The All-New Innovation Culture: 6 Ways To Involve Everyone, Everywhere, Every Day


by Doug Hall, author of “Driving Eureka!: Problem Solving with Data Driven Methods and the Innovation Engineering System

News Flash: Innovation is no longer just a specialist’s job. What’s needed to keep up in today’s digital and global economy is a culture in which innovation is the mission of everyone, everywhere, every day. 

Most people think that innovative ideas are magical and only randomly reveal themselves to so-called creative people. But few “eureka!” innovations come out of the blue. Instead, it’s to an organization’s advantage to optimize conditions that allow idea creation and implementation at every level. Companies pursuing innovation as their core business strategy realize 50-to-100 percent higher profit margins. And, when employees and leaders are confident that they can innovate, a chain reaction of positives occur. They feel good about their job, company and career.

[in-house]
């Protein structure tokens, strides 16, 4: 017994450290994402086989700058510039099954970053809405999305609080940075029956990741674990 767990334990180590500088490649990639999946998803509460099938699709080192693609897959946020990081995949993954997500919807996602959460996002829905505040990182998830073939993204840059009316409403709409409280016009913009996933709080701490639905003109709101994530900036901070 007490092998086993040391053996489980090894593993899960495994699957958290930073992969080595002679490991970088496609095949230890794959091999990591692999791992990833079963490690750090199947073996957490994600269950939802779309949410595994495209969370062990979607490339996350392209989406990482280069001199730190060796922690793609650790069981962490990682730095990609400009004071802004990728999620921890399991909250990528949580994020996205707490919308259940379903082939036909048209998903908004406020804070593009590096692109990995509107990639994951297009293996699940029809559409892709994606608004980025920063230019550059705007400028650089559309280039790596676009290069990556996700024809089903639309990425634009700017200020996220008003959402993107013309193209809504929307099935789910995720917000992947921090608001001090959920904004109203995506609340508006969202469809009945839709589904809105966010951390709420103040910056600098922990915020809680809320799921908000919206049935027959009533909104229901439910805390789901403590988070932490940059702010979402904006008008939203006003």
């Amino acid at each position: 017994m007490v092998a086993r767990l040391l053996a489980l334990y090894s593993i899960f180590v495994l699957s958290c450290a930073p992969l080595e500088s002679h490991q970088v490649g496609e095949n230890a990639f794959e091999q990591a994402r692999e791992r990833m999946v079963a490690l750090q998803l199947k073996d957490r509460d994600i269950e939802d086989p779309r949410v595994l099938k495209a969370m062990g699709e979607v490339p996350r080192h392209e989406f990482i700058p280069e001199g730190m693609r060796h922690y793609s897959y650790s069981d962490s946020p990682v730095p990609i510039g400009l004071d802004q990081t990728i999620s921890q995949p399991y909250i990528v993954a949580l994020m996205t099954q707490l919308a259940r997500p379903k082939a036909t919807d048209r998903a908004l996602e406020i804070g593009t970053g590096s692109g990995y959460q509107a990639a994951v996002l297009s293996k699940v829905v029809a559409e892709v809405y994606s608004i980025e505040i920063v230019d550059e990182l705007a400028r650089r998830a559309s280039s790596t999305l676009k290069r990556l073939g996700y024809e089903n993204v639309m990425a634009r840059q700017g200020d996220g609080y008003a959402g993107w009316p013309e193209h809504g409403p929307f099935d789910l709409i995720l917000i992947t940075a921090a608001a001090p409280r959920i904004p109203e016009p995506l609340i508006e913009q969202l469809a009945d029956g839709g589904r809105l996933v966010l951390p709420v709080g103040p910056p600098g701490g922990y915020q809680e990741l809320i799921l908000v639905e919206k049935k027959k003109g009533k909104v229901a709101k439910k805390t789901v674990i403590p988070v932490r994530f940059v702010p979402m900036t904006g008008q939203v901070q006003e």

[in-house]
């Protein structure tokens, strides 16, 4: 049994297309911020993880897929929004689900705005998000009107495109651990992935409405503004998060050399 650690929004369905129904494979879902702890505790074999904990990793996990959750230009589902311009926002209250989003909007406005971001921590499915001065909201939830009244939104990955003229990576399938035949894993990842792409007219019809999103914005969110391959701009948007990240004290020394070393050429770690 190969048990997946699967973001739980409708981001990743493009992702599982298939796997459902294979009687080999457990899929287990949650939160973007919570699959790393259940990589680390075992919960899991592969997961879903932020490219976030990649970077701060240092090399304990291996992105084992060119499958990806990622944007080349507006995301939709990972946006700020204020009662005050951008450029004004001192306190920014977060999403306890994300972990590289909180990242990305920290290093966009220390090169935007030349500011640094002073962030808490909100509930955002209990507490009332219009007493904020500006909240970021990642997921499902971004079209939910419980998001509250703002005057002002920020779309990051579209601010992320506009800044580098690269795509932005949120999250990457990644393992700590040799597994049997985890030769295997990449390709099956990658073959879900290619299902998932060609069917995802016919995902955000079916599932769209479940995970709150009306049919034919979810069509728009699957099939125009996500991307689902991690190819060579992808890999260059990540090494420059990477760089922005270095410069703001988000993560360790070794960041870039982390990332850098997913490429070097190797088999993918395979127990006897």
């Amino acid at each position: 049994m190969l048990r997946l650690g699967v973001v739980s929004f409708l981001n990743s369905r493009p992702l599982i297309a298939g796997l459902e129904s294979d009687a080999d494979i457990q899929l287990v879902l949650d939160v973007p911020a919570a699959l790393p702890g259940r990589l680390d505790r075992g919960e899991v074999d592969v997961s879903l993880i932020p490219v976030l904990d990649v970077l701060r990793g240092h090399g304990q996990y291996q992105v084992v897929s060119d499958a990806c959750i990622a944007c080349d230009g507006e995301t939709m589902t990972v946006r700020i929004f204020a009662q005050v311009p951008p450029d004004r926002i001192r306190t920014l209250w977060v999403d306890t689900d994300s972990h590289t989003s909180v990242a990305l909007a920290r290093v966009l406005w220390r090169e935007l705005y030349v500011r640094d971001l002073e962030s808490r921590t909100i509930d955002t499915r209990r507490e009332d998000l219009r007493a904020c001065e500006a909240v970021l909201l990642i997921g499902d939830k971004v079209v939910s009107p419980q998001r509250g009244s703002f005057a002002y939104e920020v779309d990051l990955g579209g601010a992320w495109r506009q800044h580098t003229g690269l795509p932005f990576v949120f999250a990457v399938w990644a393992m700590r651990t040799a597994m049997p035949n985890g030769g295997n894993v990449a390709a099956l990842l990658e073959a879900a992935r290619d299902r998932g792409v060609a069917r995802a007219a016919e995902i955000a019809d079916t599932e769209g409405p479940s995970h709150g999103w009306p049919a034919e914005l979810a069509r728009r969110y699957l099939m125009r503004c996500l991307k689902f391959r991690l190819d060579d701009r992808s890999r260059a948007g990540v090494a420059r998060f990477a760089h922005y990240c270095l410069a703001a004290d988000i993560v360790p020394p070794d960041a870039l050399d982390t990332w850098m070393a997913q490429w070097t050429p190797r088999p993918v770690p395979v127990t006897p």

New products and services are just 10 percent of the innovation opportunity; 90 percent of the opportunity lies in systems for working smarter. These include operational systems, production systems, sales and marketing systems, finance and legal systems, strategic alignment systems, idea decision systems, rapid research systems — and the list goes on. But ideas can’t be random. They need to be focused on one of the organization’s strategic priorities.